Sicence & Technology [all categories]
Amir Kiai, Iranian Immigrant and High-Tech Entrepreneur
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|Author||Topic: Amir Kiai, Iranian Immigrant and High-Tech Entrepreneur|
posted October 02, 2001 16:37
Having moved to the U.S. from Iran as a teenager in 1978, Orange County, Calif.-based Amir Kiai has nurtured his affinity for electronics into success as a high-tech entrepreneur.
After receiving his electronics engineering degree from ITT Technical Institute, Kiai formed a trio of computer companies including his latest venture, Irvine-based Internet server appliance maker UVNetworks, Inc.
“My long-term goal is to build a highly successful technology firm by providing state of the art solutions that the market place is demanding.” said Kiai, UVNetworks president and CEO. “I believe UVNetworks can be that company.”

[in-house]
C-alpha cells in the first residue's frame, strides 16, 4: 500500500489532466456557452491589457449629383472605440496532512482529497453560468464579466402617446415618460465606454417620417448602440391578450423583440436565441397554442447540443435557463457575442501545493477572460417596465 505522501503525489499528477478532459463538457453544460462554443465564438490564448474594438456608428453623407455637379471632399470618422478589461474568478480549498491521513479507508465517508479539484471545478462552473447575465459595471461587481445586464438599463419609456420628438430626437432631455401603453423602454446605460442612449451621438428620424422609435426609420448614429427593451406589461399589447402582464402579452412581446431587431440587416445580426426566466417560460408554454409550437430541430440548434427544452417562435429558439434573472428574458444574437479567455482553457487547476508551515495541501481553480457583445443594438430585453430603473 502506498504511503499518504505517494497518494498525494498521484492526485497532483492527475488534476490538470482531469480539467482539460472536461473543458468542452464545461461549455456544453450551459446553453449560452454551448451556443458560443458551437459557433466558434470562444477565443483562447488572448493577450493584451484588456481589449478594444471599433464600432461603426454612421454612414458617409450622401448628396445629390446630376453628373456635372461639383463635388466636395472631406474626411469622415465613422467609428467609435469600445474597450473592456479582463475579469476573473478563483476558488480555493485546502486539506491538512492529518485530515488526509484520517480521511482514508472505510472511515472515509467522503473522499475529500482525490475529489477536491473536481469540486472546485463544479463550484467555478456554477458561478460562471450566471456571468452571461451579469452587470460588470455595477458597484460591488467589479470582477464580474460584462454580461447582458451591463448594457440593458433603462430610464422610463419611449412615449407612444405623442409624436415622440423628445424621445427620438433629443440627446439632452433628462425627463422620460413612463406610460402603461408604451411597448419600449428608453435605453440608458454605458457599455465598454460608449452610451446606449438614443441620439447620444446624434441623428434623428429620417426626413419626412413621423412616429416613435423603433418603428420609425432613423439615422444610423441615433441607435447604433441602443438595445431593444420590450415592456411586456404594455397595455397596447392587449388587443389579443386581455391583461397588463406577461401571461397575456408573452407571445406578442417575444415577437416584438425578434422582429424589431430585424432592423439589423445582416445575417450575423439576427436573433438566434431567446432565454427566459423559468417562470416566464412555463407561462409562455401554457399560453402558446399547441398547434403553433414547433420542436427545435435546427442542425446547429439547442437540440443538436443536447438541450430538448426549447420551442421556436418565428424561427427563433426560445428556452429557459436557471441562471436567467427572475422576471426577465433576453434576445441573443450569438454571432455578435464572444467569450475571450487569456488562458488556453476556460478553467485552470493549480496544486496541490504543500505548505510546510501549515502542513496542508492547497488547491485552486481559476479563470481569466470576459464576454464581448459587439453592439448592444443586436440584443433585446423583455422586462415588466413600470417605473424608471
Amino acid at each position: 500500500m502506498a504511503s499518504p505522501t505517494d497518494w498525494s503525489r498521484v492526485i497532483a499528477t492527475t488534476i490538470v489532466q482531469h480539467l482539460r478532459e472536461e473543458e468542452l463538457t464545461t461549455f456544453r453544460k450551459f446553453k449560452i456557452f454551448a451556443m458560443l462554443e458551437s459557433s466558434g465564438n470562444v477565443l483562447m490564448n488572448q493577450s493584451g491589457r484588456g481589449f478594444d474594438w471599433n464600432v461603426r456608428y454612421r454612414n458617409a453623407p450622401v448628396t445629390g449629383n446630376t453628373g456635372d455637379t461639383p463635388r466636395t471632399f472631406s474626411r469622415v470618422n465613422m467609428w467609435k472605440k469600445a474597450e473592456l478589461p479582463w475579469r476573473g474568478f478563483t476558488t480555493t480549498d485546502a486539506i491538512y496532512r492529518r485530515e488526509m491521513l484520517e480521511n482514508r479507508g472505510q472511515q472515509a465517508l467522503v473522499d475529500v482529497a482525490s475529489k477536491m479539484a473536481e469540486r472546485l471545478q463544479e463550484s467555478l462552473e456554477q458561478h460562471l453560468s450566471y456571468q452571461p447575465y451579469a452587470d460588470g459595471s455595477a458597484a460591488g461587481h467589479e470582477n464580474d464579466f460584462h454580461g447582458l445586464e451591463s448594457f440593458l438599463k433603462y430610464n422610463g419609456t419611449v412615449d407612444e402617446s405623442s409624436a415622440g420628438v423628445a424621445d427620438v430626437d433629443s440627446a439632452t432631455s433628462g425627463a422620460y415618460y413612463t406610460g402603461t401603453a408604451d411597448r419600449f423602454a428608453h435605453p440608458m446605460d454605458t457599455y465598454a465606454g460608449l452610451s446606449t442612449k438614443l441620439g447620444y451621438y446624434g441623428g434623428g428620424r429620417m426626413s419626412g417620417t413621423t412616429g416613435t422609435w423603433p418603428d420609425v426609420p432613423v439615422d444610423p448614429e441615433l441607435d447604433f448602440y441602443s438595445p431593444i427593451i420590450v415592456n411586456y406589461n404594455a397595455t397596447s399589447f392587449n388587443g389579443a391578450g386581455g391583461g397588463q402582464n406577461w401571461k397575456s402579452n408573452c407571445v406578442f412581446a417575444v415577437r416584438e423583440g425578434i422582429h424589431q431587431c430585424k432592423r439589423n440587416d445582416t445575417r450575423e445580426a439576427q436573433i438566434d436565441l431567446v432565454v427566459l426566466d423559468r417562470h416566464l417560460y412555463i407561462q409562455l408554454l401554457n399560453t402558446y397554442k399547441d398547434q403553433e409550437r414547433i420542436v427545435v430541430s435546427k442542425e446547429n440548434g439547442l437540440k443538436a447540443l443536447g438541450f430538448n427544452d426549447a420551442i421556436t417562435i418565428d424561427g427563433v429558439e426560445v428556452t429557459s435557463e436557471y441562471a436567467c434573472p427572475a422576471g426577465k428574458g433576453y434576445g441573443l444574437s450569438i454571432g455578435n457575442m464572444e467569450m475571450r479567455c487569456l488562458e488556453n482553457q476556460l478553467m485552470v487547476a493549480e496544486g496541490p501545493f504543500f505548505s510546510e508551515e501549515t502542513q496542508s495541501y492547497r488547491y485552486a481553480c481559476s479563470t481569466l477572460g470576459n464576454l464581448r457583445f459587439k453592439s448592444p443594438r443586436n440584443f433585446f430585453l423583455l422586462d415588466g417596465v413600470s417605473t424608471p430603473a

After forming UVNetworks in the spring of last year, Kiai and his handpicked team of managers and engineers set out to develop easy-to-use server appliances for e-minded small and mid-sized companies to host and manage their own Web sites, as well as for Web hosting companies to have a more cost-effective solution.
Kiai selected the 64-bit Sun Solaris™ platform for the Company’s first web hosting plug-and-play server appliance, because it represents the best technology available. The result of the company’s intense engineering efforts is the WebBox family of Internet server appliances. “The WebBox 1000 represents the best of breed solution based on our research of the Internet server market,” Kiai said. “We came to the realization that the small and mid-sized corporate market didn’t need all of the costly and cumbersome bells and whistles associated with general purpose servers.
“In stark contrast, our server appliances equips the small to mid-level corporate market with an affordable space-saving device for efficiently handling a predefined set of Web management and hosting applications.”
Industry analyst group Dataquest validates Kiai’s entry into the Internet server appliance market - calling the devices a “hot” - radically different alternative to general purpose servers. The research firm forecasts the appearance of Internet server appliances in the majority of corporate entities by 2004.
[This message has been edited by moe (edited October 02, 2001).]
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